A century ago, we were not completely defenseless against this attack on our very cognitive tools that all humans share, that brought us together as a civilization in the first place, some tens of thousands of years ago.

So the question of harm caused by a few fraudulent papers leaking through the academic peer review process, to become published, and later, eventually debunked, to me, is not a problem. This is a feature, not a bug, of the Scientific Method. I think it's fine.

The harm is caused by our catastrophically bad signal-to-noise ratio in what happens to those papers after they're published, and how it leads to misinformation, and disinformation. This is not just a problem that is causing harm to scientific progress. This is an existential threat to humanity, and quite likely all life on this planet.

Giorgio GanisJune 2, 2019 2:24 PM

Fake research has been around for a while. Ever heard of Diederik Stapel?

If you want to keep track of this topic, one of the best sites is probably Retraction Watch: https://retractionwatch.com/ . Papers are retracted for many reasons, but often because the data were fabricated or manipulated.

GG

Clive RobinsonJune 2, 2019 7:12 PM

@ Neil Prestemon,

The Lancet Paper - itself, was not necessarily indicative of a flawed process; because this paper was EVENTUALLY investigated, reviewed, and debunked.

Actually it was politically attacked by the UK Government, and major threats were issued against a number of people long before the Lancet withdrew the paper (after 12years and the reasoning quoted in the withdrawal is it's self suspect). Likewise the GMC eventually spent 217days looking into it, an unheard of time.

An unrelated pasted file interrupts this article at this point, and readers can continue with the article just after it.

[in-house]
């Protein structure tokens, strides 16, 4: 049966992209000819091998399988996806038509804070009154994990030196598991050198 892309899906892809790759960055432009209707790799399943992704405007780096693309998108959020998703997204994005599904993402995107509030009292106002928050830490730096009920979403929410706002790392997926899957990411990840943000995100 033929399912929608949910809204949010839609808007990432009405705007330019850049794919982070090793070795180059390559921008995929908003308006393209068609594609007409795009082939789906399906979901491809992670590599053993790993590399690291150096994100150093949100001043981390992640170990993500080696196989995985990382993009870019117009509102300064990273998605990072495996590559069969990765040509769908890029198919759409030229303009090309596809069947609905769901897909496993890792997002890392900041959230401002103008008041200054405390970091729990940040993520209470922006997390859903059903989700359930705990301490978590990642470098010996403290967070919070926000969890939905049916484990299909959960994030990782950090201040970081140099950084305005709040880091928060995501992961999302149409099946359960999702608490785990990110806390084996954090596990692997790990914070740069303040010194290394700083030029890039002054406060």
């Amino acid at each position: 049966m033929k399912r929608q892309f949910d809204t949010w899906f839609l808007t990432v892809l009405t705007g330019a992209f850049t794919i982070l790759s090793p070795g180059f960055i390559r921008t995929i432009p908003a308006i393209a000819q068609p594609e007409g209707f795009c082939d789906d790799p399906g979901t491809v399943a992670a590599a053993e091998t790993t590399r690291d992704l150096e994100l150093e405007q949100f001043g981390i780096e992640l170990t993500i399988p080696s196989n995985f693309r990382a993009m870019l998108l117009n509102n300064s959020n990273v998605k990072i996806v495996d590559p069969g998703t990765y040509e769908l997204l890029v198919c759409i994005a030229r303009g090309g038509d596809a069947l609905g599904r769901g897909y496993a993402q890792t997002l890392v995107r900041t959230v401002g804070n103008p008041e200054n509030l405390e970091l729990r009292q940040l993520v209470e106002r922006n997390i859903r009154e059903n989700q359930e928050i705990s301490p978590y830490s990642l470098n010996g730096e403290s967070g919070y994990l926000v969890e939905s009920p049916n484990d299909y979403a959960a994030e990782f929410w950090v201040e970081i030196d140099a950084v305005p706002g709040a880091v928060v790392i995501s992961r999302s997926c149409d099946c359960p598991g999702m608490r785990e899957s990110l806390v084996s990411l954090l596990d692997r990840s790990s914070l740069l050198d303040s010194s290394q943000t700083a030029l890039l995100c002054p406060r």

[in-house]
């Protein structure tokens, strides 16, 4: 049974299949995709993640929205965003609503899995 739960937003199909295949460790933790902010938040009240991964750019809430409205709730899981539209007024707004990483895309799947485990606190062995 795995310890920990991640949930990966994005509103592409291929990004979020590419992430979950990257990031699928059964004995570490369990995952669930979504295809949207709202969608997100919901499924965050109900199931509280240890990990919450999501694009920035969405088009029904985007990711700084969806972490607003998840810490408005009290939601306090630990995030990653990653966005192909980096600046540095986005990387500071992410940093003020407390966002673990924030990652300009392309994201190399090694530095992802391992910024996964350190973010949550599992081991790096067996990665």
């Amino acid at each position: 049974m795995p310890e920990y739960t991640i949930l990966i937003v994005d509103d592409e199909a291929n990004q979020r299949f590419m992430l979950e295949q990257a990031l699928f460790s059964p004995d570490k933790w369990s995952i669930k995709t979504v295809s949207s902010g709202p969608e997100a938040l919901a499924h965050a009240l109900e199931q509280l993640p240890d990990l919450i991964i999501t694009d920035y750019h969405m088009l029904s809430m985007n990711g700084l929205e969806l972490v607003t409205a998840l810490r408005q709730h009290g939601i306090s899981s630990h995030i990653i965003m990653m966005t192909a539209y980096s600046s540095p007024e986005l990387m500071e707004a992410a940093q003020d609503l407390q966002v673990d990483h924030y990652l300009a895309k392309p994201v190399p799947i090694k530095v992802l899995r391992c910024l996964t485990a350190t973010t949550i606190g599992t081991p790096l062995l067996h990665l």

The reason the whole thing was "political" from the outset was that parents had the temerity not to follow yet more bad medical advice from the UK Gov[1] made on what turned out to be purely financial motivation...

The supposed "debunking" did not follow any kind of real unbiased scientific process, just the hackned old trick of "reviewing selected papers" of interpreted population studies[2]. With such a process you can argue almost anything you selectively like.

Now it does not matter what you think about Dr Wakefield the other authors or the Royal Free Hospital in Hampsted North London. Put simply the water has been too muddied to make reliable observations. The only things we can say is that the study size was small, that due to lack of patient records[2] the study had to go in part on parental recolections, and for some reason unexplained three conditions were linked in the paper. Anything after that you will not be able to find out much that can be seen to be in anyway independent due to the political hatchet job done by the UK Gov.